The COVID-19 pandemic changed virtually everything about the way businesses operate, including their business models and cultures. In a recent survey by Insperity, 92 percent of respondents took steps to ensure employee safety, and more than three in four respondents said their companies moved to work-from-home (WFH) models.

That kind of adaptability and prioritization of employee well-being is essential for building resilient companies, says Dr. Eli Jones, dean of the Mays School of Business at Texas A&M University. “This idea of [how to build] resiliency into the business model is a really deep question,” he says. When you start with hiring the right people, you can build an adaptable culture that can respond well changes.” 

Pivoting During the Pandemic

“Those companies that have focused on the employees and empathize with their employees are actually doing better and in fact, pivoting faster than we've seen in other industries,” Dr. Jones says.

Building a Culture By Design, Not Default 

Another cultural revelation has been how important the employer-employer relationship is to business resiliency. Companies that prioritize employee well-being in their cultures typically fare better than those which treat employees as a commodity. “[Companies should view people] not as an asset to be depleted, but rather as an investment to be nurtured and cared for, that they will give that discretionary effort, that renewable energy will come forward,” says Michael Lipe, managing director, brand and marketing strategy, with Insperity.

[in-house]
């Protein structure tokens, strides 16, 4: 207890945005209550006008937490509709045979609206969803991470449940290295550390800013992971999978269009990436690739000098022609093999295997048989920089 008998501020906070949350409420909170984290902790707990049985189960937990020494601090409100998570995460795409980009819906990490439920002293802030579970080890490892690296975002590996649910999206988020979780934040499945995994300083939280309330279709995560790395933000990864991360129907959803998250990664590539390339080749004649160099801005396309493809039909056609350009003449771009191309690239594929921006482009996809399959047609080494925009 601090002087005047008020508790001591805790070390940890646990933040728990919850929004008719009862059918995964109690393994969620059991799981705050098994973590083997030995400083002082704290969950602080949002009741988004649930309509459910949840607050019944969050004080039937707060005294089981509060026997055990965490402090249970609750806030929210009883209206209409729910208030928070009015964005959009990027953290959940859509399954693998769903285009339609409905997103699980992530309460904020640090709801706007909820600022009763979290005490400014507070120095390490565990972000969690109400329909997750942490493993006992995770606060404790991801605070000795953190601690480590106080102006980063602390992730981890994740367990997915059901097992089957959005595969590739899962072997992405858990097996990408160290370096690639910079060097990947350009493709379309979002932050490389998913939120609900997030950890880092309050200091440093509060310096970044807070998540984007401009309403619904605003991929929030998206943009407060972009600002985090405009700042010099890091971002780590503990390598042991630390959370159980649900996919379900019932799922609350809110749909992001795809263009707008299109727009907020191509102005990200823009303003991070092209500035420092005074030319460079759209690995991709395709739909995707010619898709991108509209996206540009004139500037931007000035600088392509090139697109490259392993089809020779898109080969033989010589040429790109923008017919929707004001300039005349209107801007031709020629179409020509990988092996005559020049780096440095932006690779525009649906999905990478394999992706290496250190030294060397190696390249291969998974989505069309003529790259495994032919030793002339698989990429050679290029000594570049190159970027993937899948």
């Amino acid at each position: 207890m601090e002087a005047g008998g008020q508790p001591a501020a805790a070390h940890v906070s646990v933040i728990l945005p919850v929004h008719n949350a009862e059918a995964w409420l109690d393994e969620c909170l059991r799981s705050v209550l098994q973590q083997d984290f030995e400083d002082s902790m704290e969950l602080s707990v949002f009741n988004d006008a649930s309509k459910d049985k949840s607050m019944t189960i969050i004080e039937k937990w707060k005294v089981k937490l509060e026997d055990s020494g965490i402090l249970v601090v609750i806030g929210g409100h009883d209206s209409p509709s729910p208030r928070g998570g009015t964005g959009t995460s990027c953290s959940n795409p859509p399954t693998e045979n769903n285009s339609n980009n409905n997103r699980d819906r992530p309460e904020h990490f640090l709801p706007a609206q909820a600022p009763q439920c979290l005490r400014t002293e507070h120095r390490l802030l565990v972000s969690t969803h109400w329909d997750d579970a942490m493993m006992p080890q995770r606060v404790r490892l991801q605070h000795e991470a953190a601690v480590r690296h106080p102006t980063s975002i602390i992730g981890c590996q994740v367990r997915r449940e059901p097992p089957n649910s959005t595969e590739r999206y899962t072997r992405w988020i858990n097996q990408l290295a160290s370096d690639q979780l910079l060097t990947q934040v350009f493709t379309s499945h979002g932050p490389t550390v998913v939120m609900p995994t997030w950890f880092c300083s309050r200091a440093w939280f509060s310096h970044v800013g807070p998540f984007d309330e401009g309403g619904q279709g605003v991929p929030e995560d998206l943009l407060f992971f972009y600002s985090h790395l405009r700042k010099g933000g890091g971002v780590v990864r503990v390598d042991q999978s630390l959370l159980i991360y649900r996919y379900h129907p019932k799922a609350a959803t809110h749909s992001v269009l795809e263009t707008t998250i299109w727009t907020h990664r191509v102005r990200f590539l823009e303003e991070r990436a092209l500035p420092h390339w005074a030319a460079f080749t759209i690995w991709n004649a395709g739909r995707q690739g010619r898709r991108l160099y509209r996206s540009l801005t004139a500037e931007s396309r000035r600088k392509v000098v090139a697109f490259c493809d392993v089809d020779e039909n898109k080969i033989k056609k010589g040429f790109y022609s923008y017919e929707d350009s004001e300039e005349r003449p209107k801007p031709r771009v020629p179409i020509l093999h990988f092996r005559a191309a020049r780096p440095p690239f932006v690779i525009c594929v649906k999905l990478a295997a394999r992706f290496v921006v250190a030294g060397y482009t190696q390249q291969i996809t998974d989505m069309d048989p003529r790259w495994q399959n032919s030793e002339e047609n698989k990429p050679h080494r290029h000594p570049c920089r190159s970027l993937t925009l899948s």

Creating an environment that harness that energy requires an intentional approach to reflect the messages and values you wish to cultivate, Such honest, transparent communication helps instill those attributes in your organization. “When we talk about our culture, by the way, we talk about a vibrant learning organization, and that's intentional. Now we are a group of business professors from all across various disciplines, accounting, the marketing, finance, information systems,” Dr. Jones says. “We talk about lifelong learning as an example. We're constantly learning. And those are the kinds of people I'd like around me. That's for sure. Especially in these times.” Leaders need to be thoughtful about these messages in order to instill them.

Anticipating What’s Next

Another key cultural strength of resilient companies has been the ability to discern what’s next in the market. Lipe says many businesses face new challenges and opportunities in a largely virtual world. While some companies may not have had much competition for talent or market share from companies outside their region, remote work environments have changed that fact. Companies may be open to hiring someone in a different market if they’ll be working remotely anyway. Companies with teams who can anticipate what’s next can also make informed, if difficult, decisions about where to invest for growth, especially when resources are tight. To be able to look at the landscape and have a team so engaged that they can make such predictions, gives businesses the options they need to survive and bounce back in the best way possible.


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